Hetson: It's strange. We kind of have a sense of who's going to do what part. That happened when he first joined the band. Sometimes in playing chord progressions someone plays higher or lower chords. It always seems like we are always naturally doing the opposite of what the other person is doing. We have chemistry that way. Again, the East Coast punk rock style of guitar is a little bit different than the West Coast style. I use more down strokes. On the West Coast, if you're not doing all down strokes you're a pussy. We had to school Brian a little bit on that. It was, No, man you can't do that! You have to be more the Neanderthal with it!? But he has a lot bigger guitar vocabulary than I do.

Guitar.com: So things clicked pretty quickly between the two of you in terms of your guitar playing?

Hetson: We had known each other since 1981, so we kind of knew what each other's deal was when we started playing together in Bad Religion.

Baker: It went pretty quickly. The first couple of months were a little difficult because I was replacing a rhythm guitar player and within 20 minutes I was the de facto lead guitar player. There was a little tension there. But we're grown ups, so rather than make that into an issue what we do is we approach it like a race team. Whoever is the best driver drives the car. Whoever is the best person putting the tires on in the pit does that. We've been able to find a happy medium where we both get to do what we want to do.

Guitar.com: So, Brian, you play all the solos?

Baker: I pretty much play them unless he has something that he wants to do that he's mapped out. I'm just better at it. I don't mean it in a technical sense. When we're sitting in a recording studio, I don't write any solos. It just happens. I'm better at hitting it on one try and saving an hour. It's really about time. These records cost a lot of money to make. I actually enjoy the singing more than anything now because I've been playing the guitar all my life. I've only been a backup vocalist since I've been in Bad Religion. When I warm up for a show, I'm warming up my voice. That to me is a challenge. The guitar thing is just an extension of my body at this point. Greg and I have flipped coins to see who would play a solo and the loser would have to play it. Not to demean the instrument, but Bad Religion is a vocal oriented entity. Guitar solos are written into the songs to give Greg (Graffin) time to catch his breath. It's not showoff time for us. We'll usually echo a vocal melody or something in our solos.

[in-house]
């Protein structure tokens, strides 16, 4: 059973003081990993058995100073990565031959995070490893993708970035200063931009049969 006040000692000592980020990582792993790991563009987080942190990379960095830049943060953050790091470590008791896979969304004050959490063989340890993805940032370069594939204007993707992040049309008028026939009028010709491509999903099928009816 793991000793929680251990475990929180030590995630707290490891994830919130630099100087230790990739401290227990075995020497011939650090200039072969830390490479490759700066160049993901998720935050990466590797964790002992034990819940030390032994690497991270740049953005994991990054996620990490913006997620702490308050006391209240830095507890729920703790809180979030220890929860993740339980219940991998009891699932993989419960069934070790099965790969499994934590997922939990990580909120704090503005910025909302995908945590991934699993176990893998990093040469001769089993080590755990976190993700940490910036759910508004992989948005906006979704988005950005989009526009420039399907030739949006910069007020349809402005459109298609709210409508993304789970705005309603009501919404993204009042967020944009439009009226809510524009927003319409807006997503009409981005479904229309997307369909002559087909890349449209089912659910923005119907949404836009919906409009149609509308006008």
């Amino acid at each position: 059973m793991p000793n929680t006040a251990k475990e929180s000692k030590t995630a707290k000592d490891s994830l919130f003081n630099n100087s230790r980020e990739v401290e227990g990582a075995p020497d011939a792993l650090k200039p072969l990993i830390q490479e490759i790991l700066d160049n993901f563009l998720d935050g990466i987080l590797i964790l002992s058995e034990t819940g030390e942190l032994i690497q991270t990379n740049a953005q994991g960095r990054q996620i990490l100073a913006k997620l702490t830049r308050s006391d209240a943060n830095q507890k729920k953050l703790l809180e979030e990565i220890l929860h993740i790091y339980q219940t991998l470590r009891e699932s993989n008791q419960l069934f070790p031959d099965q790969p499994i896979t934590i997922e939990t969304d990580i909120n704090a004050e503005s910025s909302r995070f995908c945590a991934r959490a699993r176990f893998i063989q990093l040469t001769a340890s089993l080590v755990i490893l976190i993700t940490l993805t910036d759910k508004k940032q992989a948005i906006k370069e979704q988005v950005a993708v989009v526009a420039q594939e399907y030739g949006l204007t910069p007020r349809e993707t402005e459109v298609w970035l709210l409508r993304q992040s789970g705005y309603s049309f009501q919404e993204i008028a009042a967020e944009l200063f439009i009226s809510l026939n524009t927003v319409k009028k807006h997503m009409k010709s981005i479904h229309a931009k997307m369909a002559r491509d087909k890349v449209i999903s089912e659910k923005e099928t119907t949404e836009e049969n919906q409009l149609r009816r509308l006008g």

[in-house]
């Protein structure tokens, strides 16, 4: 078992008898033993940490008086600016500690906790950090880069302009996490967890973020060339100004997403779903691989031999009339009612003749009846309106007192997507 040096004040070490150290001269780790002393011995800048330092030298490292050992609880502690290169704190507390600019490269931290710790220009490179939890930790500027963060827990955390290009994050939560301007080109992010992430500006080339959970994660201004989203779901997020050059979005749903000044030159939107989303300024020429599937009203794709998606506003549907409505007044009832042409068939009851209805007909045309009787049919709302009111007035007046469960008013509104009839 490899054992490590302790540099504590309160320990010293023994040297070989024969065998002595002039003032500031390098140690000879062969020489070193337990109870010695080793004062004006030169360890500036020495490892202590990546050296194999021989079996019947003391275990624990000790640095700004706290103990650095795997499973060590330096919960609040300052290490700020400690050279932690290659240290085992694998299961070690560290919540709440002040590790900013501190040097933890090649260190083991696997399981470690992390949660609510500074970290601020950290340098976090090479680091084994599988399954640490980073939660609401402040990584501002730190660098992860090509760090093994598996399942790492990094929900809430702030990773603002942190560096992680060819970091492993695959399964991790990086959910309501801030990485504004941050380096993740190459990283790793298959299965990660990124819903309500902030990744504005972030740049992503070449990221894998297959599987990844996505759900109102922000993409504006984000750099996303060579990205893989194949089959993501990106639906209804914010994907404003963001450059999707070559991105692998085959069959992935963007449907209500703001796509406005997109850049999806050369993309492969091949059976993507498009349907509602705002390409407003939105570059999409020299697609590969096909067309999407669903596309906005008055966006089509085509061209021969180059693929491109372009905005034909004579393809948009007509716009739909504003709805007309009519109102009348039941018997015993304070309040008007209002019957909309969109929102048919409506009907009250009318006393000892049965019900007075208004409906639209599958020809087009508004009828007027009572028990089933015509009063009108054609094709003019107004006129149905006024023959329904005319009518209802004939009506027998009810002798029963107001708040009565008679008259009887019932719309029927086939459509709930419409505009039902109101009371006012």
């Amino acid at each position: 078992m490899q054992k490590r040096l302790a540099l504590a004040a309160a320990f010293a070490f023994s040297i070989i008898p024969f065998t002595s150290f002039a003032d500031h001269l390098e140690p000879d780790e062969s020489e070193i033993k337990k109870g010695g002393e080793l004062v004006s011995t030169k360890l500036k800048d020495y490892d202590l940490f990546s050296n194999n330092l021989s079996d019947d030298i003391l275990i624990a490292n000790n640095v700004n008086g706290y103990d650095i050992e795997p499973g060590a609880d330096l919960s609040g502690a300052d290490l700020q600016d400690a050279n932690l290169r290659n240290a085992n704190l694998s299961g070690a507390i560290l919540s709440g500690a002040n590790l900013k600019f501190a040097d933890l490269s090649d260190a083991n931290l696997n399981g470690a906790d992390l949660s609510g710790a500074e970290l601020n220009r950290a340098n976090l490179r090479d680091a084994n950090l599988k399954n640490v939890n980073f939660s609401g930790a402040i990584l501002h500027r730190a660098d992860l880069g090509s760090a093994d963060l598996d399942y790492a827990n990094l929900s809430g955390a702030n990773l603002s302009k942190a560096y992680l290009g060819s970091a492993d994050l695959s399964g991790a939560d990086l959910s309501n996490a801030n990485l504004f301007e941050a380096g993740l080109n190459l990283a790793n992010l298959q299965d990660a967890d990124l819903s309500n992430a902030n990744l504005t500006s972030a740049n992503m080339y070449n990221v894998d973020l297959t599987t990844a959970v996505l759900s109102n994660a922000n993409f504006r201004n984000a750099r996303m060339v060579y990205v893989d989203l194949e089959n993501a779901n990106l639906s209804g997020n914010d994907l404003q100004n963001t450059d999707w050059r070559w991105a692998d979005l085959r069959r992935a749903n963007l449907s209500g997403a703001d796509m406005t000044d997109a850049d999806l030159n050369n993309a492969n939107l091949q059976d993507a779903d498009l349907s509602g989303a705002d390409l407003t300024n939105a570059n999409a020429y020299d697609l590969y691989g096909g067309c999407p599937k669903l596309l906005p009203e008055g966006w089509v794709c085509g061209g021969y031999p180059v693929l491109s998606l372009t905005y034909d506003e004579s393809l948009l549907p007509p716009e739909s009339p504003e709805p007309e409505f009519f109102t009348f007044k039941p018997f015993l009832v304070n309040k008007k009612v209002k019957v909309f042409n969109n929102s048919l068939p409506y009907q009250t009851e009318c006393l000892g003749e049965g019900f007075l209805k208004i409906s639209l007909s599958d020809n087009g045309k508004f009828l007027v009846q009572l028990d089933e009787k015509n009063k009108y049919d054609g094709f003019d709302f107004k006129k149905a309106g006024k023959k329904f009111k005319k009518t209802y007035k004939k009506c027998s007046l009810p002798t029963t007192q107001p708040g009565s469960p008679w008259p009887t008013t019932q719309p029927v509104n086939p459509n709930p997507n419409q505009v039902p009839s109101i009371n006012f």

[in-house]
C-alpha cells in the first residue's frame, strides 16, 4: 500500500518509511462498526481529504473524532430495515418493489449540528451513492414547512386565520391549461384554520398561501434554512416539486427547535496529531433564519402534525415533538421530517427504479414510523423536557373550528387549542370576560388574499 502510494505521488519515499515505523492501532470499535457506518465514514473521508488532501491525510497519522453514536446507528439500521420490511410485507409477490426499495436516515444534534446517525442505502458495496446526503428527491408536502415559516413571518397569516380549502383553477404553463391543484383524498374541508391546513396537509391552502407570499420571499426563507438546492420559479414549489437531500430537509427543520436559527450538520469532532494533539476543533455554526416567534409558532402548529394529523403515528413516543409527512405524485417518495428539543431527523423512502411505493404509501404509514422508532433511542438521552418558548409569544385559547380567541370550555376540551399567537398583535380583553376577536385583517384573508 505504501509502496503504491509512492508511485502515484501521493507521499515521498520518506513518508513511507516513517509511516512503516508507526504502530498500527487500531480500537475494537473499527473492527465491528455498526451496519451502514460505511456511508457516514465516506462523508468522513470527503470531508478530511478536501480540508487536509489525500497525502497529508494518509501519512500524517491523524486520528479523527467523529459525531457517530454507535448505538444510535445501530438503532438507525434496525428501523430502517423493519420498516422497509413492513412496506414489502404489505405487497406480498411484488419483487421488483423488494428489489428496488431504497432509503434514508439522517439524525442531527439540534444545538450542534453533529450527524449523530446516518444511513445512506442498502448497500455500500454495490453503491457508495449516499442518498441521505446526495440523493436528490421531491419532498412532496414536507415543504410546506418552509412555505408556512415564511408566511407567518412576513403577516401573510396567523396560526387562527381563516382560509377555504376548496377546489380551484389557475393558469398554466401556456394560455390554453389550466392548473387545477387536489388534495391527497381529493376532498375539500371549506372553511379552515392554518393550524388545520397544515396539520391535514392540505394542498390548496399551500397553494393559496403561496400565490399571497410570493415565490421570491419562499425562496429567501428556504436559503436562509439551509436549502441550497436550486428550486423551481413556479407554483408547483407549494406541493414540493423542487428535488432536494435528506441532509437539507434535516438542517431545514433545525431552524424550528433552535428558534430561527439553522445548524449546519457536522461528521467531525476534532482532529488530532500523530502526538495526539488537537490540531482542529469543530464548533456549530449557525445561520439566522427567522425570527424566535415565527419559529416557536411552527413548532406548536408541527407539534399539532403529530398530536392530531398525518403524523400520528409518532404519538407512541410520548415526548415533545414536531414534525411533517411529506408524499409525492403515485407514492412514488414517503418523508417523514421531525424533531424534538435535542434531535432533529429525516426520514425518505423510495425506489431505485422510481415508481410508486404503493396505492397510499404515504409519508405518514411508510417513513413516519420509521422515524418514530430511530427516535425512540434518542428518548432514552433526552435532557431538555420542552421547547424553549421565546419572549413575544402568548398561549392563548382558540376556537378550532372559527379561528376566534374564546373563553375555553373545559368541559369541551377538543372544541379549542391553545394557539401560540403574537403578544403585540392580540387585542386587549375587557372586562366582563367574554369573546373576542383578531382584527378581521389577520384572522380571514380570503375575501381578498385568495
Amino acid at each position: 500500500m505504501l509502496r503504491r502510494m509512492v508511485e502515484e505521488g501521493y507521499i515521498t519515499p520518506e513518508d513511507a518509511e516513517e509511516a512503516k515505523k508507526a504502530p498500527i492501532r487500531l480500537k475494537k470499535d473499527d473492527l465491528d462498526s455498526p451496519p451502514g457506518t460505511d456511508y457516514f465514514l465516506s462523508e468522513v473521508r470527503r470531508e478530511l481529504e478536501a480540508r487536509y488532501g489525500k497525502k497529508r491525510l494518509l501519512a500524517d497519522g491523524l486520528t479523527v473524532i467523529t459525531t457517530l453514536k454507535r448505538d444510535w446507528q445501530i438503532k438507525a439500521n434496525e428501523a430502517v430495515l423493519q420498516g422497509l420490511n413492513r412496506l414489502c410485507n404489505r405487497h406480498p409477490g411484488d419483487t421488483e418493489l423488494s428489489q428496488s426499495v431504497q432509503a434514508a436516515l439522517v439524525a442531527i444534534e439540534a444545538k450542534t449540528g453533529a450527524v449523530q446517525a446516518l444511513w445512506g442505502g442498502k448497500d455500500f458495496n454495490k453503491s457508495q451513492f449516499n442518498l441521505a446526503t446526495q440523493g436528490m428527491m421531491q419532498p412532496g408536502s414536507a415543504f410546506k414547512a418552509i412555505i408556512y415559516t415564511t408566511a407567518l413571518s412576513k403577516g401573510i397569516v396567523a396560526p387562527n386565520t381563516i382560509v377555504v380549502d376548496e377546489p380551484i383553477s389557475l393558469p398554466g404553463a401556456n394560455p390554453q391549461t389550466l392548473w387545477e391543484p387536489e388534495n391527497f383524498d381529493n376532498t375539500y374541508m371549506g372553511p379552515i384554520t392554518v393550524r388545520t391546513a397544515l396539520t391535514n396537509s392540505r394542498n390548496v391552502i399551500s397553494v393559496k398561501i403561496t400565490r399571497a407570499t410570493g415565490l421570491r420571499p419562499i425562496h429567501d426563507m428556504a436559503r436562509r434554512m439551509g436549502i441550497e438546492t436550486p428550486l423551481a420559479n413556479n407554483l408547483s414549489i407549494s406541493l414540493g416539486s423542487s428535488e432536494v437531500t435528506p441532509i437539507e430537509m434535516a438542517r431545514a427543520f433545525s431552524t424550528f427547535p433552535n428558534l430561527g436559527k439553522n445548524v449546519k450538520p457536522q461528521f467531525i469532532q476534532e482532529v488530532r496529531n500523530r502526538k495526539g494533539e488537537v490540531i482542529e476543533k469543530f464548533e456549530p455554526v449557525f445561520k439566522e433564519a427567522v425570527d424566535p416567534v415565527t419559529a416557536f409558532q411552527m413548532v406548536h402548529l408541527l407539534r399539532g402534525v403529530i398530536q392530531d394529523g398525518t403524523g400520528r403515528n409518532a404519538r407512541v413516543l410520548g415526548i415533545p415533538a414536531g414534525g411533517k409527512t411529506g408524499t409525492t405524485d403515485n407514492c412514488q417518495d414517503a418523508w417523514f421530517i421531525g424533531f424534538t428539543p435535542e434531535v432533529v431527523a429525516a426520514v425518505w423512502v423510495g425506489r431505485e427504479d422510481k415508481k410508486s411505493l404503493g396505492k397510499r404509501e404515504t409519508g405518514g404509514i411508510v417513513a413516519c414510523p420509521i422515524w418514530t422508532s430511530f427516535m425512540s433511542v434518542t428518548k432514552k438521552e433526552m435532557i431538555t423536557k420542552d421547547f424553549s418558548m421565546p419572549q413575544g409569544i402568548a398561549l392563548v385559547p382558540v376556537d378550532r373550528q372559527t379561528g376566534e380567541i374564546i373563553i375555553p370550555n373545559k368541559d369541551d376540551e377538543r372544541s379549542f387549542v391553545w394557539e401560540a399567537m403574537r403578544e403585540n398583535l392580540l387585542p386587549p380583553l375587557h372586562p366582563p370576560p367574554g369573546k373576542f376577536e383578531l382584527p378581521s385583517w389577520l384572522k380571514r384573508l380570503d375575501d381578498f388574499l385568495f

Guitar.com: What's it like working with Greg Graffin, who seems like a person with a lot of strong opinions. Does he give you two much creative leeway as guitarists?

Hetson: He usually sends a demo and has some ideas for guitar overdub stuff. We use some of those ideas if they fit. We fine-tune it. We might say, OK Greg, we understand what you're trying to do. Maybe we can fine tune it and make it sound like a real guitar part.?

Baker: Greg is a full service songwriter. He?s able to play the drums, the bass and the guitar. He also has a relatively sophisticated recording facility in his house. What he will do is write an entire song and then demo it up. He tells us, ?The reason you two guys are in the band is because you can make my `g bar chord to a bar chord? song into something a lot more special. That?s how we do it. When you listen to `The New America? album it?s like a guitar-orchestra. There are so many guitars on that. The original demo could have just been a piano. He?s very easy to work with. He respects our ability. He?s the best singer I?ve ever worked with. I didn?t write anything for this record. But the two previous records I had three or four songs on each of them. There was nothing I wanted more than to have him interpret my songs vocally. He?s better equipped than I am to do that.